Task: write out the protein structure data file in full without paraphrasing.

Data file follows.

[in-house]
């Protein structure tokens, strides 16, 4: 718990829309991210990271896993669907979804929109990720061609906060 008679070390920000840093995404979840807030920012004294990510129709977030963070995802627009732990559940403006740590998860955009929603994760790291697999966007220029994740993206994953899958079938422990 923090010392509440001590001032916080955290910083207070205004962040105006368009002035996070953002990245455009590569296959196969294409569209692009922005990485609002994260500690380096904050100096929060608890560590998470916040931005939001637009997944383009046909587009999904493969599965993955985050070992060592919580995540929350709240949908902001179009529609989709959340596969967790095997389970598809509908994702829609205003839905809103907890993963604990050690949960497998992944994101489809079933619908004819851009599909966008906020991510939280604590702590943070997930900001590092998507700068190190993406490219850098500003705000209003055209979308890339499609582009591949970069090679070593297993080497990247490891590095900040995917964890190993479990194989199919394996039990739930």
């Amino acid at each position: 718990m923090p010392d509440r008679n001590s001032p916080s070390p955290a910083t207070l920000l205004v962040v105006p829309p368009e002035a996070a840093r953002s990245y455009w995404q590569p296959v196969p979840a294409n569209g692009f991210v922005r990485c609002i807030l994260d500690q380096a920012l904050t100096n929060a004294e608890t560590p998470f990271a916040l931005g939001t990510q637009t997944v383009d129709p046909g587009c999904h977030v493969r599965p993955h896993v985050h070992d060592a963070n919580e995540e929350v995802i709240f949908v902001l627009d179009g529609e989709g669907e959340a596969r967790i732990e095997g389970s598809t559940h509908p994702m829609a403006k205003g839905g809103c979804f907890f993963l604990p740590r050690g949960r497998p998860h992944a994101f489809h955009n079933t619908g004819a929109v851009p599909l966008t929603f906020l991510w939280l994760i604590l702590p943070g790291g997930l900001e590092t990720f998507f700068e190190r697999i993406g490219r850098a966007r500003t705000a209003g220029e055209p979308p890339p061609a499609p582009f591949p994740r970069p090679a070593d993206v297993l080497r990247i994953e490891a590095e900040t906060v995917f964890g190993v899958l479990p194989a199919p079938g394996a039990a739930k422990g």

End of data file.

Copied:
[in-house]
């Protein structure tokens, strides 16, 4: 718990829309991210990271896993669907979804929109990720061609906060 008679070390920000840093995404979840807030920012004294990510129709977030963070995802627009732990559940403006740590998860955009929603994760790291697999966007220029994740993206994953899958079938422990 923090010392509440001590001032916080955290910083207070205004962040105006368009002035996070953002990245455009590569296959196969294409569209692009922005990485609002994260500690380096904050100096929060608890560590998470916040931005939001637009997944383009046909587009999904493969599965993955985050070992060592919580995540929350709240949908902001179009529609989709959340596969967790095997389970598809509908994702829609205003839905809103907890993963604990050690949960497998992944994101489809079933619908004819851009599909966008906020991510939280604590702590943070997930900001590092998507700068190190993406490219850098500003705000209003055209979308890339499609582009591949970069090679070593297993080497990247490891590095900040995917964890190993479990194989199919394996039990739930």
């Amino acid at each position: 718990m923090p010392d509440r008679n001590s001032p916080s070390p955290a910083t207070l920000l205004v962040v105006p829309p368009e002035a996070a840093r953002s990245y455009w995404q590569p296959v196969p979840a294409n569209g692009f991210v922005r990485c609002i807030l994260d500690q380096a920012l904050t100096n929060a004294e608890t560590p998470f990271a916040l931005g939001t990510q637009t997944v383009d129709p046909g587009c999904h977030v493969r599965p993955h896993v985050h070992d060592a963070n919580e995540e929350v995802i709240f949908v902001l627009d179009g529609e989709g669907e959340a596969r967790i732990e095997g389970s598809t559940h509908p994702m829609a403006k205003g839905g809103c979804f907890f993963l604990p740590r050690g949960r497998p998860h992944a994101f489809h955009n079933t619908g004819a929109v851009p599909l966008t929603f906020l991510w939280l994760i604590l702590p943070g790291g997930l900001e590092t990720f998507f700068e190190r697999i993406g490219r850098a966007r500003t705000a209003g220029e055209p979308p890339p061609a499609p582009f591949p994740r970069p090679a070593d993206v297993l080497r990247i994953e490891a590095e900040t906060v995917f964890g190993v899958l479990p194989a199919p079938g394996a039990a739930k422990g």